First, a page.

Speaking with Tamil Guardian, Sandya Ekneligoda, wife of forcibly disappeared journalist and human rights activist Prageeth Ekneligoda, gave a damning indictment of Sri Lanka’s judiciary maintaining that it is not “free and independent” and could not deliver justice for victims.
“Even though, it is supposed to be independent, I have witnessed enough that, always the executive (president) and the parliamentarians (MPs) have influenced the judiciary. So, the judiciary has become ineffective and if the judges are unable to exercise their powers freely and independently”, she told our journalists.
Her statement follows her statement at the 23rd Session of the Committee on Enforced Disappearances in Geneva this week. During this session, she maintained that the Sri Lankan government had adopted an unofficial policy of impunity and is unable to deliver justice for the Families of the Disappeared.
“In a country where impunity is the unofficial adopted policy consisting of a slow and lagging legal system, in the midst of poverty, constant pursuit, and intimidation, the only thing the victims can do now is to cry out and lament while engaged in a constant struggle on the country’s streets,” she told the session.
A campaign of harassment
Speaking to the Tamil Guardian, she addressed mounting concerns over continued harassment by Sri Lanka’s security forces.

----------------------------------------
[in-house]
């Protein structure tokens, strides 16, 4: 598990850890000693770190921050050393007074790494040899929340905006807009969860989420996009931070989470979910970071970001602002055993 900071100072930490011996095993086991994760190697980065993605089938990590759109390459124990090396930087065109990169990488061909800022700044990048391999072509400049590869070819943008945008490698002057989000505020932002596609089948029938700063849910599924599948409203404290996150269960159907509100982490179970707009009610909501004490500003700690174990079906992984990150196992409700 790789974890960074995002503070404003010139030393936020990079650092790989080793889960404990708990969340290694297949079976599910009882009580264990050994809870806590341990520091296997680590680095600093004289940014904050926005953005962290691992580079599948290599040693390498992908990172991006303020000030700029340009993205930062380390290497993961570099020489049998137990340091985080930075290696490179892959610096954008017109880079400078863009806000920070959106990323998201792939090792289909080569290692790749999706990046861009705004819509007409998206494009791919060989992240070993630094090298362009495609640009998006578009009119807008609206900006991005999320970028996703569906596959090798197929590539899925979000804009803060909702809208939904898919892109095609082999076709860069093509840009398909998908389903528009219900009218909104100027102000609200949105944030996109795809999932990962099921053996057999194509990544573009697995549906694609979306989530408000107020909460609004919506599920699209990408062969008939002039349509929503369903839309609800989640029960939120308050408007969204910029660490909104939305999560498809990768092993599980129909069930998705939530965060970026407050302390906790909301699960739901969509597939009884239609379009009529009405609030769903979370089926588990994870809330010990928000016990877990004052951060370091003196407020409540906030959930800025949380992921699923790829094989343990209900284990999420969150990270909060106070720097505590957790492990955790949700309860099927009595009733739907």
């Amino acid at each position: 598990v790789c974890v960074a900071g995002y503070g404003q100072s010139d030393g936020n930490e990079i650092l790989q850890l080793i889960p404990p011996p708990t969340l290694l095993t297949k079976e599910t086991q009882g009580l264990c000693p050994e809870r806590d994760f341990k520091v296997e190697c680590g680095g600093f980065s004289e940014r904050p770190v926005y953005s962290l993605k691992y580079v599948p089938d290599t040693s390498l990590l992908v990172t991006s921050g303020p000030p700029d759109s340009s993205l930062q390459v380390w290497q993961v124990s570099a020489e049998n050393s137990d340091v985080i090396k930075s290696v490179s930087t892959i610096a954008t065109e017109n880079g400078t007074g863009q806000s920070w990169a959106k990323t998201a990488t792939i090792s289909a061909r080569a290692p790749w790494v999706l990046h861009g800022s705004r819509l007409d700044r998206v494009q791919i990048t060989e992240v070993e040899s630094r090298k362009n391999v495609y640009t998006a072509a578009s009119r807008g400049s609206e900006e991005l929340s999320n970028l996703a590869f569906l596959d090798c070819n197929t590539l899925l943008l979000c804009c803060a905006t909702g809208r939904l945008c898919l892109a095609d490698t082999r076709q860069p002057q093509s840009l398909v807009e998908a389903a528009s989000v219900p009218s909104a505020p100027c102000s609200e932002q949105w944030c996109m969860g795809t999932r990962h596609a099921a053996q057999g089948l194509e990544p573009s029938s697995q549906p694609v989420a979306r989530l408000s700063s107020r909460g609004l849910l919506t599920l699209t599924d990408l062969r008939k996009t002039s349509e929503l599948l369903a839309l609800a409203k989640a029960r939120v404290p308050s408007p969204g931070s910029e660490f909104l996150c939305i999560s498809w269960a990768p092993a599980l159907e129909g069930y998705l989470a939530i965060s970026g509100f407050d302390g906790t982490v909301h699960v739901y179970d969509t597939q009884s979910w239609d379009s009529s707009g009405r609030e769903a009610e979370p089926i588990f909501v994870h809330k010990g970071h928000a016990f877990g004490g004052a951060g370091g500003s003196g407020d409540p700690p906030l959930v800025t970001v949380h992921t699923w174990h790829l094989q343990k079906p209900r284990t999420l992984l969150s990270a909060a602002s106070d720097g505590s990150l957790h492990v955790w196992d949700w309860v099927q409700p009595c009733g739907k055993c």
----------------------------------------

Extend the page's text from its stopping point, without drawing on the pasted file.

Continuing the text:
“It is my understanding that in Sri Lanka, certain political groups, especially the Rajapaksa’s use certain sections of the security forces, or military groups loyal to them, to suppress and abduct people who stage protests against them”.
This she said was the case for her husband, Prageeth Ekneligoda, who she maintains was abducted by military personnel and forcibly disappeared two days prior to the election of Mahinda Rajapaksa to the presidency. Prior to his abduction, he was investigating the use of chemical weapons by Sri Lanka’s army in the North-East during the armed conflict.
Sandya Ekneligoda told our journalists that following his enforced disappearance, they “tried to stop me from agitating on his behalf” she told our journalists. Despite these threats, the mother of two continues to advocate on behalf of her husband’s disappearance and has attended over 100 court hearings but to no avail.
She further added that Sri Lanka’s political elite used military personnel to control the citizenry and to trace the identities of those who protest them to harass them. “That is why it has become necessary for the people to fight for their rights”.
The UN process
Asked on the how she viewed the UN process, Ekneligoda stressed the “journey for our rights” was inseparable from national and international politics.
She maintained that Sri Lanka must be compelled to abide by any recommendations from the UN and that national political groups must act to safeguard protesters.
Speaking at the Committee on Enforced Disappearances, Ekneligoda expressed her scepticism over the Wickremesinghe administration’s ability to deliver answers for the Families of the Disappeared stating:
“Can it be expected that the current President while as Prime Minister in 2017 who irresponsibly claimed ‘all disappeared persons should be assumed dead or are abroad’ will deliver justice?”
She further lambasted the Rajapaksa administration’s commission on political victimisation, noting that “this commission turned the investigators and witnesses of the case into the accused”.
Return of Gotabaya
Responding to questions concerning the return of former President Gotabaya Rajapaksa, she stressed that war crimes accused President must be punished.
“He came back because he has nowhere in the world to go” she stated.
“I don’t know whether the US will accept him […] But wherever he goes he will be liable for the crimes he committed”.
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